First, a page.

Cambridgeshire

Alzheimer's researchers receive £5.1m boost for projects across the UK

Computer image of brain affected by Alzheimer's
Image caption Grants worth more that £5m have been awarded to dementia research projects in the UK

Dementia research in the UK is set to benefit from a £5.1m investment from a Cambridge-based charity.

Alzheimer's Research UK has pledged the funds to more than 50 new and existing projects across the country.

The largest grant of £350,000 has been awarded to the Department of Genetics at the University of Cambridge.

Dr Damian Crowther said the money would "provide security" for the department's research into the spread of Alzheimer's through the brain.

Other projects being supported include research into whether existing diabetes drugs could be used to treat Alzheimer's, and the study of biological signs that could aid early detection of the disease before symptoms appear.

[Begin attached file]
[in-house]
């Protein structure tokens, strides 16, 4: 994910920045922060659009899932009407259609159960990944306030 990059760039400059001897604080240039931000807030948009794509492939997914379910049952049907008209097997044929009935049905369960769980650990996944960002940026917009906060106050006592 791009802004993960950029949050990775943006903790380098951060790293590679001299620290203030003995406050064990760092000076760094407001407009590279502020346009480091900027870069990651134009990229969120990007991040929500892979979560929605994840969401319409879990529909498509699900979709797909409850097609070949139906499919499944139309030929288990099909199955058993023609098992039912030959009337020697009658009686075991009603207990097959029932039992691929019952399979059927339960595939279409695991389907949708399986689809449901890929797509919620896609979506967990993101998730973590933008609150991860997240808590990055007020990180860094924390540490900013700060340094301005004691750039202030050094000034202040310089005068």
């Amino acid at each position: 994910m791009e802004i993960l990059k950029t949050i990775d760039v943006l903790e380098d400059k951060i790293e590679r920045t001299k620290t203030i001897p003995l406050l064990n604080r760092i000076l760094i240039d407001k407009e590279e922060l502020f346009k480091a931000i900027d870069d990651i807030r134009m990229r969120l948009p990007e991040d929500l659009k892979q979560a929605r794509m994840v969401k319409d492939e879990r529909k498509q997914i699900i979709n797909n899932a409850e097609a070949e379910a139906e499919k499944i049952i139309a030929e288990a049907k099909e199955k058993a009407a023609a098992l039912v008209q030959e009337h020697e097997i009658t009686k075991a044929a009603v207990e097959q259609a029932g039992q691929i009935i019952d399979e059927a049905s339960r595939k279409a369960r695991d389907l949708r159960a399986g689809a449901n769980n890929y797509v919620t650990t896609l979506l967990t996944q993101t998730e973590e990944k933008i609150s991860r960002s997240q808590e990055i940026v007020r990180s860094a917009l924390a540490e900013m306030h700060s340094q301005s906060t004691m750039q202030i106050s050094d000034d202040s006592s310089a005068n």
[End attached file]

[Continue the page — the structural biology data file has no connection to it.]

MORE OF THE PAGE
The grants represent Alzheimer's Research UK's largest investment into the study of dementia in any one year.

Rebecca Wood, chief executive of the charity, said: "This will go a long way towards helping us find new preventions and treatments for dementia.

"Funding for dementia research lags far behind other serious diseases, meaning new treatments that are so desperately needed still lie out of reach."

She added: "Dementia is not a normal part of ageing, and our scientists hold the key to defeating it, but they need our backing to do it."

The charity estimates that about 820,000 people in the UK are affected by dementia.

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